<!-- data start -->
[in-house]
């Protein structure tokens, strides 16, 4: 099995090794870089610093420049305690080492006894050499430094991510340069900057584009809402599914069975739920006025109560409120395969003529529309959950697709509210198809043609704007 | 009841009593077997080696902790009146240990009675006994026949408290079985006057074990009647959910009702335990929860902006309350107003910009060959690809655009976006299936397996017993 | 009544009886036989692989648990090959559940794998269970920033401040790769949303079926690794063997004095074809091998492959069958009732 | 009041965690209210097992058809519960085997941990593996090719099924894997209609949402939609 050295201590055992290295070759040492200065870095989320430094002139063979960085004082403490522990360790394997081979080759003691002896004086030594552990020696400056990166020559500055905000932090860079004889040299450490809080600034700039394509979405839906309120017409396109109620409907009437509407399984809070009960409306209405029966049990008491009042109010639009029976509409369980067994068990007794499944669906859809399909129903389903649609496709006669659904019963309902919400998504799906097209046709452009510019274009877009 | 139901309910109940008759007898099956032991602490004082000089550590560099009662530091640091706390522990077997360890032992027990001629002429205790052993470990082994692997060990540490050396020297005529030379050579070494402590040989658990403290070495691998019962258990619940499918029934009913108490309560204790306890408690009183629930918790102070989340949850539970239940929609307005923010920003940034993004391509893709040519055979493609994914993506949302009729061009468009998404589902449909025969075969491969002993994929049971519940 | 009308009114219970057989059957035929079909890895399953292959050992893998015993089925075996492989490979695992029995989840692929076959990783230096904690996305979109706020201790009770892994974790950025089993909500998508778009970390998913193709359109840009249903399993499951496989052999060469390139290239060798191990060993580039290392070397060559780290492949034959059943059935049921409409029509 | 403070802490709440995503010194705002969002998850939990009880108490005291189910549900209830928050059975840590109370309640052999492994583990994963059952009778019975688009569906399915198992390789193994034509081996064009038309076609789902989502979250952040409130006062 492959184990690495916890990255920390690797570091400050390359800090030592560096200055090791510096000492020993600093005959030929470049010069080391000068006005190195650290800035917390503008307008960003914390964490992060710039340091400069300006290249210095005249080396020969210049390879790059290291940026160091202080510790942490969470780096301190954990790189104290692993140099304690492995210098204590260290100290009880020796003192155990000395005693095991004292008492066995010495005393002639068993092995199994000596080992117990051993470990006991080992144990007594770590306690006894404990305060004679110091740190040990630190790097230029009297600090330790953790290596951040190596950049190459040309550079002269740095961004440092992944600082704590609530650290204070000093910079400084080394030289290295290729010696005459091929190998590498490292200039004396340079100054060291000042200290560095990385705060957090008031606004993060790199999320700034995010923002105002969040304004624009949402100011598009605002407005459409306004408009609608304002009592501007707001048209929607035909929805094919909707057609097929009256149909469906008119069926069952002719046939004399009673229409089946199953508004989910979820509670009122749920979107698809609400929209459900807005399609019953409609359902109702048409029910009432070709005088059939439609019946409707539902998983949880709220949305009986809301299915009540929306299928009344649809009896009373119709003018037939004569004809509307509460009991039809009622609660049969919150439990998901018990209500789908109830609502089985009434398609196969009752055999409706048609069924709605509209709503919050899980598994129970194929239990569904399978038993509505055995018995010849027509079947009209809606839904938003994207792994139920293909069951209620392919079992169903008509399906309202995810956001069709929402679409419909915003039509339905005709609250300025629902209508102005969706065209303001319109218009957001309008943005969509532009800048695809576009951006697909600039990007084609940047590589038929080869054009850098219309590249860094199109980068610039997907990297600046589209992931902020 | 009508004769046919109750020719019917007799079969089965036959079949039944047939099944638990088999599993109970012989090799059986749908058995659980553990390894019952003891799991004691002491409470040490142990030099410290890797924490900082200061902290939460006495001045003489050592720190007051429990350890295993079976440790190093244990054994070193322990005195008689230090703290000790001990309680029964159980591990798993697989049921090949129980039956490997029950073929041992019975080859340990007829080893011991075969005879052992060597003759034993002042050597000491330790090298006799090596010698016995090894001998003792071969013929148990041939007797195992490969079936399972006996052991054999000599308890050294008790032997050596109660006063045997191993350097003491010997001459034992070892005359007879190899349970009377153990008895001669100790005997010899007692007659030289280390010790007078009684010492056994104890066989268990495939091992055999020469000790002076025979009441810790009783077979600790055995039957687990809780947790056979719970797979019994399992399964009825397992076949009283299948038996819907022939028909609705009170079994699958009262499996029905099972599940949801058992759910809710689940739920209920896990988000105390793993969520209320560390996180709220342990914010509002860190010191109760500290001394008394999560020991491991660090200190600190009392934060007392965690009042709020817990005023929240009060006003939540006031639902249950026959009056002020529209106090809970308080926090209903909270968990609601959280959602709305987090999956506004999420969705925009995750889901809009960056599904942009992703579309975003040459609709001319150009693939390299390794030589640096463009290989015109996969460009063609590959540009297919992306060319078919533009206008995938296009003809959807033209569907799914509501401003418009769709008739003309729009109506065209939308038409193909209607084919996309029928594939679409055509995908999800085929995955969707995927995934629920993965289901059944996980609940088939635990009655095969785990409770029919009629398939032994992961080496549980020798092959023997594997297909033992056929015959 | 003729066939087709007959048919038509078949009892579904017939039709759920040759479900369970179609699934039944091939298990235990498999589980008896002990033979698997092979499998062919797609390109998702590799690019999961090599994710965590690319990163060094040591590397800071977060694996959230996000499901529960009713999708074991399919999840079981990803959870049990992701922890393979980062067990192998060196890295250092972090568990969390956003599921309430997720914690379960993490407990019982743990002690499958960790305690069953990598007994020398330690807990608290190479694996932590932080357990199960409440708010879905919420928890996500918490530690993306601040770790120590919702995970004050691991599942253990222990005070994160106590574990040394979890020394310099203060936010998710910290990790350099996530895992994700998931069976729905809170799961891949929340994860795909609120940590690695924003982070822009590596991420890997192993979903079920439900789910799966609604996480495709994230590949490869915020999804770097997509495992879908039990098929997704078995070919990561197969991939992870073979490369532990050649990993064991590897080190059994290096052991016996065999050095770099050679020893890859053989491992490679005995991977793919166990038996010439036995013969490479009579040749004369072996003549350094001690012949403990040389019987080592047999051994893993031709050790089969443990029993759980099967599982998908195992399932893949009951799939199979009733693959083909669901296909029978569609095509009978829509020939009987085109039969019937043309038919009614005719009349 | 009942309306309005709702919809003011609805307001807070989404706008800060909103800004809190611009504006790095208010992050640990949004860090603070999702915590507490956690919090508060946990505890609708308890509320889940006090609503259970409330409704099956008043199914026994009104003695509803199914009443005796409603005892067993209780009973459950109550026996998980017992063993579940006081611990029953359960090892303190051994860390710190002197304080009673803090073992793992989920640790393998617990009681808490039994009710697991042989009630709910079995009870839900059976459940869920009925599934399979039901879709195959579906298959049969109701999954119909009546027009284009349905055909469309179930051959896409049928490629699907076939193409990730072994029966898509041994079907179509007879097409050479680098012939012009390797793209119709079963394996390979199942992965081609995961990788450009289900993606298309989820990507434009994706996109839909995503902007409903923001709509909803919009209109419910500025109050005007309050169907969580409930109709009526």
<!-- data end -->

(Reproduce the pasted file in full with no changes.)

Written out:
[in-house]
């Protein structure tokens, strides 16, 4: 099995090794870089610093420049305690080492006894050499430094991510340069900057584009809402599914069975739920006025109560409120395969003529529309959950697709509210198809043609704007 | 009841009593077997080696902790009146240990009675006994026949408290079985006057074990009647959910009702335990929860902006309350107003910009060959690809655009976006299936397996017993 | 009544009886036989692989648990090959559940794998269970920033401040790769949303079926690794063997004095074809091998492959069958009732 | 009041965690209210097992058809519960085997941990593996090719099924894997209609949402939609 050295201590055992290295070759040492200065870095989320430094002139063979960085004082403490522990360790394997081979080759003691002896004086030594552990020696400056990166020559500055905000932090860079004889040299450490809080600034700039394509979405839906309120017409396109109620409907009437509407399984809070009960409306209405029966049990008491009042109010639009029976509409369980067994068990007794499944669906859809399909129903389903649609496709006669659904019963309902919400998504799906097209046709452009510019274009877009 | 139901309910109940008759007898099956032991602490004082000089550590560099009662530091640091706390522990077997360890032992027990001629002429205790052993470990082994692997060990540490050396020297005529030379050579070494402590040989658990403290070495691998019962258990619940499918029934009913108490309560204790306890408690009183629930918790102070989340949850539970239940929609307005923010920003940034993004391509893709040519055979493609994914993506949302009729061009468009998404589902449909025969075969491969002993994929049971519940 | 009308009114219970057989059957035929079909890895399953292959050992893998015993089925075996492989490979695992029995989840692929076959990783230096904690996305979109706020201790009770892994974790950025089993909500998508778009970390998913193709359109840009249903399993499951496989052999060469390139290239060798191990060993580039290392070397060559780290492949034959059943059935049921409409029509 | 403070802490709440995503010194705002969002998850939990009880108490005291189910549900209830928050059975840590109370309640052999492994583990994963059952009778019975688009569906399915198992390789193994034509081996064009038309076609789902989502979250952040409130006062 492959184990690495916890990255920390690797570091400050390359800090030592560096200055090791510096000492020993600093005959030929470049010069080391000068006005190195650290800035917390503008307008960003914390964490992060710039340091400069300006290249210095005249080396020969210049390879790059290291940026160091202080510790942490969470780096301190954990790189104290692993140099304690492995210098204590260290100290009880020796003192155990000395005693095991004292008492066995010495005393002639068993092995199994000596080992117990051993470990006991080992144990007594770590306690006894404990305060004679110091740190040990630190790097230029009297600090330790953790290596951040190596950049190459040309550079002269740095961004440092992944600082704590609530650290204070000093910079400084080394030289290295290729010696005459091929190998590498490292200039004396340079100054060291000042200290560095990385705060957090008031606004993060790199999320700034995010923002105002969040304004624009949402100011598009605002407005459409306004408009609608304002009592501007707001048209929607035909929805094919909707057609097929009256149909469906008119069926069952002719046939004399009673229409089946199953508004989910979820509670009122749920979107698809609400929209459900807005399609019953409609359902109702048409029910009432070709005088059939439609019946409707539902998983949880709220949305009986809301299915009540929306299928009344649809009896009373119709003018037939004569004809509307509460009991039809009622609660049969919150439990998901018990209500789908109830609502089985009434398609196969009752055999409706048609069924709605509209709503919050899980598994129970194929239990569904399978038993509505055995018995010849027509079947009209809606839904938003994207792994139920293909069951209620392919079992169903008509399906309202995810956001069709929402679409419909915003039509339905005709609250300025629902209508102005969706065209303001319109218009957001309008943005969509532009800048695809576009951006697909600039990007084609940047590589038929080869054009850098219309590249860094199109980068610039997907990297600046589209992931902020 | 009508004769046919109750020719019917007799079969089965036959079949039944047939099944638990088999599993109970012989090799059986749908058995659980553990390894019952003891799991004691002491409470040490142990030099410290890797924490900082200061902290939460006495001045003489050592720190007051429990350890295993079976440790190093244990054994070193322990005195008689230090703290000790001990309680029964159980591990798993697989049921090949129980039956490997029950073929041992019975080859340990007829080893011991075969005879052992060597003759034993002042050597000491330790090298006799090596010698016995090894001998003792071969013929148990041939007797195992490969079936399972006996052991054999000599308890050294008790032997050596109660006063045997191993350097003491010997001459034992070892005359007879190899349970009377153990008895001669100790005997010899007692007659030289280390010790007078009684010492056994104890066989268990495939091992055999020469000790002076025979009441810790009783077979600790055995039957687990809780947790056979719970797979019994399992399964009825397992076949009283299948038996819907022939028909609705009170079994699958009262499996029905099972599940949801058992759910809710689940739920209920896990988000105390793993969520209320560390996180709220342990914010509002860190010191109760500290001394008394999560020991491991660090200190600190009392934060007392965690009042709020817990005023929240009060006003939540006031639902249950026959009056002020529209106090809970308080926090209903909270968990609601959280959602709305987090999956506004999420969705925009995750889901809009960056599904942009992703579309975003040459609709001319150009693939390299390794030589640096463009290989015109996969460009063609590959540009297919992306060319078919533009206008995938296009003809959807033209569907799914509501401003418009769709008739003309729009109506065209939308038409193909209607084919996309029928594939679409055509995908999800085929995955969707995927995934629920993965289901059944996980609940088939635990009655095969785990409770029919009629398939032994992961080496549980020798092959023997594997297909033992056929015959 | 003729066939087709007959048919038509078949009892579904017939039709759920040759479900369970179609699934039944091939298990235990498999589980008896002990033979698997092979499998062919797609390109998702590799690019999961090599994710965590690319990163060094040591590397800071977060694996959230996000499901529960009713999708074991399919999840079981990803959870049990992701922890393979980062067990192998060196890295250092972090568990969390956003599921309430997720914690379960993490407990019982743990002690499958960790305690069953990598007994020398330690807990608290190479694996932590932080357990199960409440708010879905919420928890996500918490530690993306601040770790120590919702995970004050691991599942253990222990005070994160106590574990040394979890020394310099203060936010998710910290990790350099996530895992994700998931069976729905809170799961891949929340994860795909609120940590690695924003982070822009590596991420890997192993979903079920439900789910799966609604996480495709994230590949490869915020999804770097997509495992879908039990098929997704078995070919990561197969991939992870073979490369532990050649990993064991590897080190059994290096052991016996065999050095770099050679020893890859053989491992490679005995991977793919166990038996010439036995013969490479009579040749004369072996003549350094001690012949403990040389019987080592047999051994893993031709050790089969443990029993759980099967599982998908195992399932893949009951799939199979009733693959083909669901296909029978569609095509009978829509020939009987085109039969019937043309038919009614005719009349 | 009942309306309005709702919809003011609805307001807070989404706008800060909103800004809190611009504006790095208010992050640990949004860090603070999702915590507490956690919090508060946990505890609708308890509320889940006090609503259970409330409704099956008043199914026994009104003695509803199914009443005796409603005892067993209780009973459950109550026996998980017992063993579940006081611990029953359960090892303190051994860390710190002197304080009673803090073992793992989920640790393998617990009681808490039994009710697991042989009630709910079995009870839900059976459940869920009925599934399979039901879709195959579906298959049969109701999954119909009546027009284009349905055909469309179930051959896409049928490629699907076939193409990730072994029966898509041994079907179509007879097409050479680098012939012009390797793209119709079963394996390979199942992965081609995961990788450009289900993606298309989820990507434009994706996109839909995503902007409903923001709509909803919009209109419910500025109050005007309050169907969580409930109709009526």